REAL ESTATE TIPS: What to consider before investing in condo
I am writing this at 6:45 in the morning overlooking the Gulf of Mexico from my condo balcony. Everyone is in bed and I am enjoying some “me” time — a perk of living in a family full of night owls.
We all love the view from the condo and listening to the waves. We could do without the parties on the beach until 2 in the morning. Very loud and obnoxious parties. But these peaceful mornings listening to the beach make the party noise last night worth it!
Last night, while we were watching the beach party get broken up for the second time within an hour, we had a conversation about the owner. While providing plenty of entertainment, staying up until 2 in the morning listening to very loud music and very loud people doing stupid stuff (like back flips off of storage boxes) was not what we were expecting when we booked this trip.
The owner probably wasn’t expecting it either. For him, this investment hinges upon people renting his condo. If things go well, he makes money. If things don’t go well, this property could be his biggest nightmare.
Having a condo in a vacation town as an investment has been a goal of ours for several years. If you have the same goal, here are three things to look for before buying.
* Get a good deal. We have more money into our personal home than we would get out of it should we decide to sell. I am completely OK with that as it is our forever house. But in an investment property, especially one potentially hundreds of miles away, I want to know that I bought it right so that if we do decide to sell quickly, we are able to and not lose money.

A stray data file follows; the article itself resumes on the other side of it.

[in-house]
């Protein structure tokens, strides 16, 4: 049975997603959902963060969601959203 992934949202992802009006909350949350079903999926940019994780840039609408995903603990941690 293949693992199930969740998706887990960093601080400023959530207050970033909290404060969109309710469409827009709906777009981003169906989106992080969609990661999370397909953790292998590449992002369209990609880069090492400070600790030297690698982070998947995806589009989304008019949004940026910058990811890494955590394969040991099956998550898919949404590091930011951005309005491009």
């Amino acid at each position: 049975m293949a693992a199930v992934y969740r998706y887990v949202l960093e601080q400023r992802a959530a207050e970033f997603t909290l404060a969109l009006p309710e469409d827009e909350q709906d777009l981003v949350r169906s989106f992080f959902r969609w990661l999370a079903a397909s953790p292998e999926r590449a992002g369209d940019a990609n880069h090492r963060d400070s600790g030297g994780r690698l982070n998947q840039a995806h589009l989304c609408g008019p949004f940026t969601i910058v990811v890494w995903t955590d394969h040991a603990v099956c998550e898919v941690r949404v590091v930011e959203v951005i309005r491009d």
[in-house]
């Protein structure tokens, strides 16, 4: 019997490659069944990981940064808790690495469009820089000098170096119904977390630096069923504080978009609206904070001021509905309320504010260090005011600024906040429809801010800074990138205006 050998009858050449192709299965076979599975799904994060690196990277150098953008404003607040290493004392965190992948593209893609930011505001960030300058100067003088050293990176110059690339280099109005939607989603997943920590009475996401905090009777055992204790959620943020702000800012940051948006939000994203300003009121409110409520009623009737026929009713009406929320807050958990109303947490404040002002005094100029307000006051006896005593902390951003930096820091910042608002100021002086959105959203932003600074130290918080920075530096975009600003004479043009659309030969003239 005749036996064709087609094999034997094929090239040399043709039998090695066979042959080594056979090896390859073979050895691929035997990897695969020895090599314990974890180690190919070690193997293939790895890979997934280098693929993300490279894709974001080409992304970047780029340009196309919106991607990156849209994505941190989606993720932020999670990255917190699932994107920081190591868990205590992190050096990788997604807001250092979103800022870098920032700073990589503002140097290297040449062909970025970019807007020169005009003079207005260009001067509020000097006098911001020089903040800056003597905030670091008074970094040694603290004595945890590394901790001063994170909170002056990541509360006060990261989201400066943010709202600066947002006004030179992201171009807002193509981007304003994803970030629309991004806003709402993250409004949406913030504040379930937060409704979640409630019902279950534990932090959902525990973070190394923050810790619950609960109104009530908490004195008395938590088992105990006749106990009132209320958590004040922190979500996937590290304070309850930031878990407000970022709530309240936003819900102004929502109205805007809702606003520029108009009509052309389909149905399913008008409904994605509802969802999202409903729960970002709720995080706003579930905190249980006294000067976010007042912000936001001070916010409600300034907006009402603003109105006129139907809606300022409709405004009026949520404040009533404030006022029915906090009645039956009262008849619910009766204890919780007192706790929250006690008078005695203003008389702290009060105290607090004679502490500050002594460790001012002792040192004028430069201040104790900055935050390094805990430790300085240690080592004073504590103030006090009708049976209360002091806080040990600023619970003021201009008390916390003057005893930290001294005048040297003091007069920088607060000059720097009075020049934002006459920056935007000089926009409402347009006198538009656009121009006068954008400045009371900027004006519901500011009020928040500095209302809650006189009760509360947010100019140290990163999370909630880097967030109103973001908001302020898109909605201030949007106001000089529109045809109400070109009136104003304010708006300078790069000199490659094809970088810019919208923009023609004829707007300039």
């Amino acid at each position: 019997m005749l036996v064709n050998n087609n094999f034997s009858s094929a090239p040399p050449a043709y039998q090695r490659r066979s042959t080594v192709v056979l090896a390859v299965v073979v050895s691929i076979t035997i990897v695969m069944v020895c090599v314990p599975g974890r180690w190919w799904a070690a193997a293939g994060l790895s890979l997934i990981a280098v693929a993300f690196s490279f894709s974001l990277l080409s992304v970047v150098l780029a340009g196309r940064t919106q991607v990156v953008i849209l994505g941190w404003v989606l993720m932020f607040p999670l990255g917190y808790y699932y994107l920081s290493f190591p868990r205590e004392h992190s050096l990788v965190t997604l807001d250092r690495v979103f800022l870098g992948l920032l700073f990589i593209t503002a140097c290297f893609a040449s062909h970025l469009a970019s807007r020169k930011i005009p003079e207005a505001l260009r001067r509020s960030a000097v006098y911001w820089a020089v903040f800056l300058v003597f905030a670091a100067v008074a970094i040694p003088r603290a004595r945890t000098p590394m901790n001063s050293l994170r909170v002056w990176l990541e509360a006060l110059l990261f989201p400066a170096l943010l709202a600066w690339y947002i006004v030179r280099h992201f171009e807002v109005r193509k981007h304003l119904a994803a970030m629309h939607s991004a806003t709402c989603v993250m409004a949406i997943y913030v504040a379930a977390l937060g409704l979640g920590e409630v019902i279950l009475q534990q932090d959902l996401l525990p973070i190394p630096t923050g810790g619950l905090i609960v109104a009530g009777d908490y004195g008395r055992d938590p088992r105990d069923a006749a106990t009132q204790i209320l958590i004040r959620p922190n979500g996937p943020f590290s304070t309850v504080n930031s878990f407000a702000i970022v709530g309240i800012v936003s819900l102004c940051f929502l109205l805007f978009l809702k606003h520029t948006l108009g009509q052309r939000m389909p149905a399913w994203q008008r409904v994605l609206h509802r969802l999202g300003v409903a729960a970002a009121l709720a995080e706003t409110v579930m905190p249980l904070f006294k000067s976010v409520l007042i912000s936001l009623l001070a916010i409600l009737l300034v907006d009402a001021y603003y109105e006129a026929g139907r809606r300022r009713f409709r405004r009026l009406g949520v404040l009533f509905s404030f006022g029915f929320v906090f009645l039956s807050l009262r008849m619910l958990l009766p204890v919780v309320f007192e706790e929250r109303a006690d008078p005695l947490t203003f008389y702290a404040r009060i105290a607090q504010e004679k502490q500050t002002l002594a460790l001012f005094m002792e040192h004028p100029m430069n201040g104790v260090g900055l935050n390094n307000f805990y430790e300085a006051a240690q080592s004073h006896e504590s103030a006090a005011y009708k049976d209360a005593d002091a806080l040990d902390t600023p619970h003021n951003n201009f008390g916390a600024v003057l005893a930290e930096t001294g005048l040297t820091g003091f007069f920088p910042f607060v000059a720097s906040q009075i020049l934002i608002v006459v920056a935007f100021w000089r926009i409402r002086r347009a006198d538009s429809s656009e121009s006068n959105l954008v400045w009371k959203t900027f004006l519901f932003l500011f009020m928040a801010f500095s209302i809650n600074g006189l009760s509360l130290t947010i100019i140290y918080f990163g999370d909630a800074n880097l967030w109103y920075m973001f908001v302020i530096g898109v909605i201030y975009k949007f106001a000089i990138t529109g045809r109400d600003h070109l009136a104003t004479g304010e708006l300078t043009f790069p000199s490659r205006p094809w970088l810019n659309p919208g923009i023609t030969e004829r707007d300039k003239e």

While not a guarantee, if you buy a home that is a good deal, you are less likely to lose money on the sale than if you paid too much on the initial investment. Remember markets fluctuate and vacation markets are no different so this is a general thought not a firm rule.
* You don’t worry. If you are a worrier or even need to feel in control all of the time, you might really struggle with owning property so far away. If a tree falls on the home you live in, you are there to address the situation. If it happens on a property far away, it may be more difficult to address or even know about right away. Can you handle that? If you can’t, don’t feel bad. This would be a struggle area for me. Just keep that in mind when you consider this purchase.
* There is an overabundance of rainy day funds for the property. In February, all of the individuals who own vacation rentals were expecting this to be just another tourist season. Obviously that was not the case. Having an extra pile of cash set aside to cover unexpected expenses (like a refrigerator breaking) or regular expenses (mortgage, taxes, insurance, HOA fees) is important. You don’t want to count so heavily on the potential rental income coming in that should you lose rent money, you have to choose between paying the HOA and feeding your family.
Whether you choose to go on vacation this year or not, I hope that your summer is full of good memories! Have a blessed week!
Esta Ryder, Broker/Owner
Ryder Realty, LLC